Bad Breakup

Defriend.  Unfollow.  Defriend.  Unfollow.  It all depends which social media network you use.  Facebook defriends.  Twitter unfollows.  Which is the worse breakup?  It all depends on how you look at it. 

I have two accounts on both Facebook and Twitter.  One for my classroom and one for myself.  My goal for my classroom is to inform my students' parents and possibly other classrooms what's happening in my classroom.  I find the two social media platforms to be a non-threatening way to update parents.  At the same time they empower my students because they are the ones who do ninety percent of the posting to our pages.  My personal Facebook page is a way for me to keep in touch with old and new friends as well as family members.  I even subscribe to some of my favorite educational pages like ASCD, Responsive Classroom, and Edutopia.  My personal Twitter page is a way for me to learn from and with educators around the globe.  

On my classroom Facebook page, I expect people to stop liking me.  When a parent's child, or the child, is no longer in my classroom I do not realistically expect them to take an interest in what the current students are engaged in.  The same is true form my classroom Twitter page; I expect them to stop following our tweets.  I have different expectations for my personal accounts.  

Twitter makes it easy to follow someone.  You click on the person's profile and the click follow.  Depending on how they have their account set up, they may or may not get a message that you are following them.  When you follow someone on Twitter you will see what they write in your timeline/feed, but they won't see yours unless they follow you as well.  Maybe at some point you'll want to unfollow someone on Twitter.  Why might you unfollow someone?  It all depends.  Because I personally use Twitter to grow and learn from other educators I may unfollow someone for a variety of reasons.  Maybe I completely disagree with their educational philosophy.  Maybe they tweet more personal things than professional.  When I unfollow a fellow educator on Twitter it really is me and not them.  I have yet to see another educator become upset because someone unfollowed them.  It's as if there is an understanding between us educators on Twitter that we are to take care of our own needs.  Whether or not they know will depend on how closely they monitor their followers.  The good news is that I can always follow them again if I happen to change my mind.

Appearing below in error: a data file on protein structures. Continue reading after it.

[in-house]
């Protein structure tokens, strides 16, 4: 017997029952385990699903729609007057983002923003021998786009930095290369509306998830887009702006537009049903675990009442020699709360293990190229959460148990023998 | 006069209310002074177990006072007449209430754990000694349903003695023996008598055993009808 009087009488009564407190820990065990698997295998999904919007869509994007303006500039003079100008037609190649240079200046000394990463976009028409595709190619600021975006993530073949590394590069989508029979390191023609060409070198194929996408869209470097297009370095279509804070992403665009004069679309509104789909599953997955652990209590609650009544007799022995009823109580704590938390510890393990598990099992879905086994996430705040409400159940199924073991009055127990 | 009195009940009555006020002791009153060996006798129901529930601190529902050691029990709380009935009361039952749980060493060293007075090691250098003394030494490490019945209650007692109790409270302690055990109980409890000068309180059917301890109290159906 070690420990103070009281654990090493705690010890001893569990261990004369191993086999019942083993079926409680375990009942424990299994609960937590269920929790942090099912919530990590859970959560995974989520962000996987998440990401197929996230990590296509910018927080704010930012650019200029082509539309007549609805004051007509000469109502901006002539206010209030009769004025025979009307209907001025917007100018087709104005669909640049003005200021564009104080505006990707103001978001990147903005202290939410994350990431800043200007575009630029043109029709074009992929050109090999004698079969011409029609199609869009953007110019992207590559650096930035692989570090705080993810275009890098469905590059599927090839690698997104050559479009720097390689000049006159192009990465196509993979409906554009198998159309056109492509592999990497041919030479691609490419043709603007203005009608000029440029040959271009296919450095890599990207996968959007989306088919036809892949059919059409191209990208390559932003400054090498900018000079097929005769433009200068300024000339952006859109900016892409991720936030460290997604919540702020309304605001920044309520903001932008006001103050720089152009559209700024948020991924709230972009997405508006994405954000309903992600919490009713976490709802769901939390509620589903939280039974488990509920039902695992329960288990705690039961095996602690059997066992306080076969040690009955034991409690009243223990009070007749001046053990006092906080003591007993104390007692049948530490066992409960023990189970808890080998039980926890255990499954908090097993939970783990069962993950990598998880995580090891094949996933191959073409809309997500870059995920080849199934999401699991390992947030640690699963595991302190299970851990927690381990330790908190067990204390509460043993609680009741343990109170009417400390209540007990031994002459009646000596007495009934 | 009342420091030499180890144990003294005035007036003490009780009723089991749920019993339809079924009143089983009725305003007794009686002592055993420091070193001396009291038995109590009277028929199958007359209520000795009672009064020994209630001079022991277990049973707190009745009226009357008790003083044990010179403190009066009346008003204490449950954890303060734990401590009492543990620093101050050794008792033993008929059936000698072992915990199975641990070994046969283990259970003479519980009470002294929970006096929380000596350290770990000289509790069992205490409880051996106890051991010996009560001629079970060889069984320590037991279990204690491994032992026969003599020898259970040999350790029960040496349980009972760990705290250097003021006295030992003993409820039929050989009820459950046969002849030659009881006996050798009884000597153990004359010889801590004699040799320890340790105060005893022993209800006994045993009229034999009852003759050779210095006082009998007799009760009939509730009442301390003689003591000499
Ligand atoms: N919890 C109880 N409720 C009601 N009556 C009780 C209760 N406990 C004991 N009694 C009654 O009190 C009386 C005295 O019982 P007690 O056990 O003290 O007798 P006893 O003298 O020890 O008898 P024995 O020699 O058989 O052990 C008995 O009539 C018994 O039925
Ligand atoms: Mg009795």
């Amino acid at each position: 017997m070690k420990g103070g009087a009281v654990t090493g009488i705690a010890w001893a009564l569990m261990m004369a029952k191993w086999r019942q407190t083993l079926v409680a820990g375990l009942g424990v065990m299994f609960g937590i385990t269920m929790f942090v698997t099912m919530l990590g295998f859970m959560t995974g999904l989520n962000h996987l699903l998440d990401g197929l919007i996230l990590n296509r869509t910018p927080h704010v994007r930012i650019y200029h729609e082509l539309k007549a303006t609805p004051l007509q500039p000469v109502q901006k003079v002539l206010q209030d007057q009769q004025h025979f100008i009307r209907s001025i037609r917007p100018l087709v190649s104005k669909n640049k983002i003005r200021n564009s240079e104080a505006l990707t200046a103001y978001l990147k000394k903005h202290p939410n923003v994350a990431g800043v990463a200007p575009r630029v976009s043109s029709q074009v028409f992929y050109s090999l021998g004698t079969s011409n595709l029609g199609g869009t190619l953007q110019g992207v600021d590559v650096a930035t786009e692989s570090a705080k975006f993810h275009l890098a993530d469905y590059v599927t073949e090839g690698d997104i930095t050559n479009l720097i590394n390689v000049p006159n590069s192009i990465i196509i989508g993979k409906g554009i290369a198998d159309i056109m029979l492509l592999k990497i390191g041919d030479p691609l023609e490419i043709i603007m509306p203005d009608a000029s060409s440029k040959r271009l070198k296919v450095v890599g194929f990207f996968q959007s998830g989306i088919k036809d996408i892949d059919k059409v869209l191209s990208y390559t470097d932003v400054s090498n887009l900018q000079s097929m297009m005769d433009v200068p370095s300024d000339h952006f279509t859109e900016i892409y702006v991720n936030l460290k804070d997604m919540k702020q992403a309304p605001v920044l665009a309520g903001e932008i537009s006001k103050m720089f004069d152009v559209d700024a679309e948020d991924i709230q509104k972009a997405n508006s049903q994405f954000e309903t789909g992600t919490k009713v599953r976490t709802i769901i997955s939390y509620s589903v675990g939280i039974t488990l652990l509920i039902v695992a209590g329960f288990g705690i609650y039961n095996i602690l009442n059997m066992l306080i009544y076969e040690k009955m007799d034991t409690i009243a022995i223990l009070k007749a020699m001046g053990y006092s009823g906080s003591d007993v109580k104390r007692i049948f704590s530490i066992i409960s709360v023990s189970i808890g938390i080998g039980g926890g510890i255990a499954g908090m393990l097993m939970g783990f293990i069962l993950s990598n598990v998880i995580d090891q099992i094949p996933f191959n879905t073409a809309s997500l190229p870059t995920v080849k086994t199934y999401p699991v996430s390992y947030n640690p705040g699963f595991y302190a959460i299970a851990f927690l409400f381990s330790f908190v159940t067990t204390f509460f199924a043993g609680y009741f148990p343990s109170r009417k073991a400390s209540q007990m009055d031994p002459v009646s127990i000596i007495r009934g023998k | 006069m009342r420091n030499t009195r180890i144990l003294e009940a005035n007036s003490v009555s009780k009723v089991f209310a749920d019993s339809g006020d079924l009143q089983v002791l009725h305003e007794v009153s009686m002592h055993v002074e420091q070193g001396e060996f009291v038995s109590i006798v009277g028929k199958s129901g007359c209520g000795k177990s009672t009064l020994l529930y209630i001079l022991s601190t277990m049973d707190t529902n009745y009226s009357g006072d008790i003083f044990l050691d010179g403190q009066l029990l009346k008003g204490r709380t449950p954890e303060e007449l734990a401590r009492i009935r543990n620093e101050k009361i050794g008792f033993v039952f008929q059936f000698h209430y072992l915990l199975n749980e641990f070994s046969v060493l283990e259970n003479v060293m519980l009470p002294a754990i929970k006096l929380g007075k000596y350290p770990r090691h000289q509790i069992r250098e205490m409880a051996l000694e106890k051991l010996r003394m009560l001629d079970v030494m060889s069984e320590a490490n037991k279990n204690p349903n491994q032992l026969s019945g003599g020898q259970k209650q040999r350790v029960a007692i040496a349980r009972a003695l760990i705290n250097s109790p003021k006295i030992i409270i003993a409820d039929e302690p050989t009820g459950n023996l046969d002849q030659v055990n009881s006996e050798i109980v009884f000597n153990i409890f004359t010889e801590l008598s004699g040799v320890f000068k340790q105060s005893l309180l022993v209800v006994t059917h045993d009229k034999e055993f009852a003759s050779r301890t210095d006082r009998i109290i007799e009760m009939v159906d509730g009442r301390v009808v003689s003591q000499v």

Facebook requires that you find the person and send them a request at which point the person has to agree to be your friend.   Once you are friends, you will see each other's posts in your timeline/feed.  I have blocked people from my news feed.  An interesting option because it allows you to stay friends with the person while not being overwhelmed by their Facebook posts, and not hurting their feelings (they don't know you blocked them).  Some Facebookers post in the double digits a day! One of the hardest things to do is to defriend someone.  Why defriend someone?  Betrayal.  Disagreement.  Loss of interest.  What makes it such a difficult decision is that the person is notified that you defriended them.  Yes, you can always patch things up and become friends again, but would you want to befriend someone who publicly broke up with you?  

Regardless of which social network you on, make sure you know what your purpose is for using it.  Within that knowledge is the comfort you will need when you have to break-up with someone online.  Publicly. 


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